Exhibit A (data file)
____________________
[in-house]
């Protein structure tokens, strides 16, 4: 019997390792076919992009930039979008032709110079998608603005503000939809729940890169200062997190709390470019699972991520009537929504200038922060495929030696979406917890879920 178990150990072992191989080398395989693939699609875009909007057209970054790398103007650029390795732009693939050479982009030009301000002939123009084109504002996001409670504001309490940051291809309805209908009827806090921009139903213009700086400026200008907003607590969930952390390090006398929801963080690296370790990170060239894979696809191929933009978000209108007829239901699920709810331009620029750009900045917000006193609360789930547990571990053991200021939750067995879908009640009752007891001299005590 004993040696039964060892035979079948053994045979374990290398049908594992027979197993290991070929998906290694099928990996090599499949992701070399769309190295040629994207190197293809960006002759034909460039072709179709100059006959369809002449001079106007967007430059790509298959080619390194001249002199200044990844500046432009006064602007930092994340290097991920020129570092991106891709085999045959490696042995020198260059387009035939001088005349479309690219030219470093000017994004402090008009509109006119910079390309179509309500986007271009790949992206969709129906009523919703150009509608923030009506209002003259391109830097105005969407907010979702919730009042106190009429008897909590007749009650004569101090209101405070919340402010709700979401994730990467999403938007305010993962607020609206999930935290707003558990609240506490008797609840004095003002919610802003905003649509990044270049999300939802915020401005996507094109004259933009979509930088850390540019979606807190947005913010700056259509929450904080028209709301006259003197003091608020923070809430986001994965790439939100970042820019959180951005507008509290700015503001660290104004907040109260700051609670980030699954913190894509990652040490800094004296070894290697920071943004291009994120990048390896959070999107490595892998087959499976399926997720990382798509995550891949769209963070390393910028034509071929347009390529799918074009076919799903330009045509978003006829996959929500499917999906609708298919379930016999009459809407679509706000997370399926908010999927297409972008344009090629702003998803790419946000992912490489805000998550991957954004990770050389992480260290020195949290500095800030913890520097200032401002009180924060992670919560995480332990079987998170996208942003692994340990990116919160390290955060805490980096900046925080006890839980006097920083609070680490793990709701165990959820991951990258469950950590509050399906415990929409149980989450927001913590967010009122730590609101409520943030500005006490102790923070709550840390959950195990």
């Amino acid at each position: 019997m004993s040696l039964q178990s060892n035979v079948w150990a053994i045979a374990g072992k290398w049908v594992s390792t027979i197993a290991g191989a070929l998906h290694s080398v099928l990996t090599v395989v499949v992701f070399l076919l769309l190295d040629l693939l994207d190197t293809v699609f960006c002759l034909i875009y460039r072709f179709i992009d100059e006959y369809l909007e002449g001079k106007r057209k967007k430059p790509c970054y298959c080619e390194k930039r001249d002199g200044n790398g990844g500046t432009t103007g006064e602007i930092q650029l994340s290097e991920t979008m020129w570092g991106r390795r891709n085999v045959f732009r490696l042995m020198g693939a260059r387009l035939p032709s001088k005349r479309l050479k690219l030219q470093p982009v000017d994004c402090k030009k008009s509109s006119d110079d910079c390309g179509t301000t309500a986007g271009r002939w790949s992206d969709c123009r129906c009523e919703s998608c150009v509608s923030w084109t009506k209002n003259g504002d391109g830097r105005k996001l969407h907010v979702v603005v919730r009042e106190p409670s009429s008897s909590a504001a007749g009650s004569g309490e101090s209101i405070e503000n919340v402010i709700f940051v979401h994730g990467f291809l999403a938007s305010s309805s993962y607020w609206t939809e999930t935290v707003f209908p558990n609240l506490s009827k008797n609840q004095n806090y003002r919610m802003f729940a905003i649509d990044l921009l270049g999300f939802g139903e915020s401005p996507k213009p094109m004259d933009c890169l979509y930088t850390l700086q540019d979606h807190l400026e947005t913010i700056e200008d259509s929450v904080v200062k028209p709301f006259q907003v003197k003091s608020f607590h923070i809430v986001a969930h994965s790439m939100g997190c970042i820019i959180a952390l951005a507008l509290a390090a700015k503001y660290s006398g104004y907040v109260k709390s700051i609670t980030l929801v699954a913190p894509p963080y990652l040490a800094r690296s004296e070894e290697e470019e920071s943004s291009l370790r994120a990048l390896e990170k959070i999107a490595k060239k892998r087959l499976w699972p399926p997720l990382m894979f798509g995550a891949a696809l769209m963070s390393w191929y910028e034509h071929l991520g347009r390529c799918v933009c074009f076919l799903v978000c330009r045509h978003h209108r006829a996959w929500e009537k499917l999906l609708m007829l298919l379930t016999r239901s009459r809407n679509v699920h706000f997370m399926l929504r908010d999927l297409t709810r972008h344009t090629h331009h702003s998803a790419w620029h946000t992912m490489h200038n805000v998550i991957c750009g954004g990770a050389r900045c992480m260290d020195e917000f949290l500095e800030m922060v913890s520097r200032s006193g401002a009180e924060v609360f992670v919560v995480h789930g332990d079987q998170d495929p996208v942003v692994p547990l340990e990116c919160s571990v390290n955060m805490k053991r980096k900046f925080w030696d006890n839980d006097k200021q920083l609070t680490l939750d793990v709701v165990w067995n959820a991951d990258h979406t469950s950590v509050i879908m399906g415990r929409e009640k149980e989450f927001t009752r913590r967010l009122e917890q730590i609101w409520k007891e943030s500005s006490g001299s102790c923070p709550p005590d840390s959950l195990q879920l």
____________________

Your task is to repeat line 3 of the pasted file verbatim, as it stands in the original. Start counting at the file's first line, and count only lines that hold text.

């Amino acid at each position: 019997m004993s040696l039964q178990s060892n035979v079948w150990a053994i045979a374990g072992k290398w049908v594992s390792t027979i197993a290991g191989a070929l998906h290694s080398v099928l990996t090599v395989v499949v992701f070399l076919l769309l190295d040629l693939l994207d190197t293809v699609f960006c002759l034909i875009y460039r072709f179709i992009d100059e006959y369809l909007e002449g001079k106007r057209k967007k430059p790509c970054y298959c080619e390194k930039r001249d002199g200044n790398g990844g500046t432009t103007g006064e602007i930092q650029l994340s290097e991920t979008m020129w570092g991106r390795r891709n085999v045959f732009r490696l042995m020198g693939a260059r387009l035939p032709s001088k005349r479309l050479k690219l030219q470093p982009v000017d994004c402090k030009k008009s509109s006119d110079d910079c390309g179509t301000t309500a986007g271009r002939w790949s992206d969709c123009r129906c009523e919703s998608c150009v509608s923030w084109t009506k209002n003259g504002d391109g830097r105005k996001l969407h907010v979702v603005v919730r009042e106190p409670s009429s008897s909590a504001a007749g009650s004569g309490e101090s209101i405070e503000n919340v402010i709700f940051v979401h994730g990467f291809l999403a938007s305010s309805s993962y607020w609206t939809e999930t935290v707003f209908p558990n609240l506490s009827k008797n609840q004095n806090y003002r919610m802003f729940a905003i649509d990044l921009l270049g999300f939802g139903e915020s401005p996507k213009p094109m004259d933009c890169l979509y930088t850390l700086q540019d979606h807190l400026e947005t913010i700056e200008d259509s929450v904080v200062k028209p709301f006259q907003v003197k003091s608020f607590h923070i809430v986001a969930h994965s790439m939100g997190c970042i820019i959180a952390l951005a507008l509290a390090a700015k503001y660290s006398g104004y907040v109260k709390s700051i609670t980030l929801v699954a913190p894509p963080y990652l040490a800094r690296s004296e070894e290697e470019e920071s943004s291009l370790r994120a990048l390896e990170k959070i999107a490595k060239k892998r087959l499976w699972p399926p997720l990382m894979f798509g995550a891949a696809l769209m963070s390393w191929y910028e034509h071929l991520g347009r390529c799918v933009c074009f076919l799903v978000c330009r045509h978003h209108r006829a996959w929500e009537k499917l999906l609708m007829l298919l379930t016999r239901s009459r809407n679509v699920h706000f997370m399926l929504r908010d999927l297409t709810r972008h344009t090629h331009h702003s998803a790419w620029h946000t992912m490489h200038n805000v998550i991957c750009g954004g990770a050389r900045c992480m260290d020195e917000f949290l500095e800030m922060v913890s520097r200032s006193g401002a009180e924060v609360f992670v919560v995480h789930g332990d079987q998170d495929p996208v942003v692994p547990l340990e990116c919160s571990v390290n955060m805490k053991r980096k900046f925080w030696d006890n839980d006097k200021q920083l609070t680490l939750d793990v709701v165990w067995n959820a991951d990258h979406t469950s950590v509050i879908m399906g415990r929409e009640k149980e989450f927001t009752r913590r967010l009122e917890q730590i609101w409520k007891e943030s500005s006490g001299s102790c923070p709550p005590d840390s959950l195990q879920l």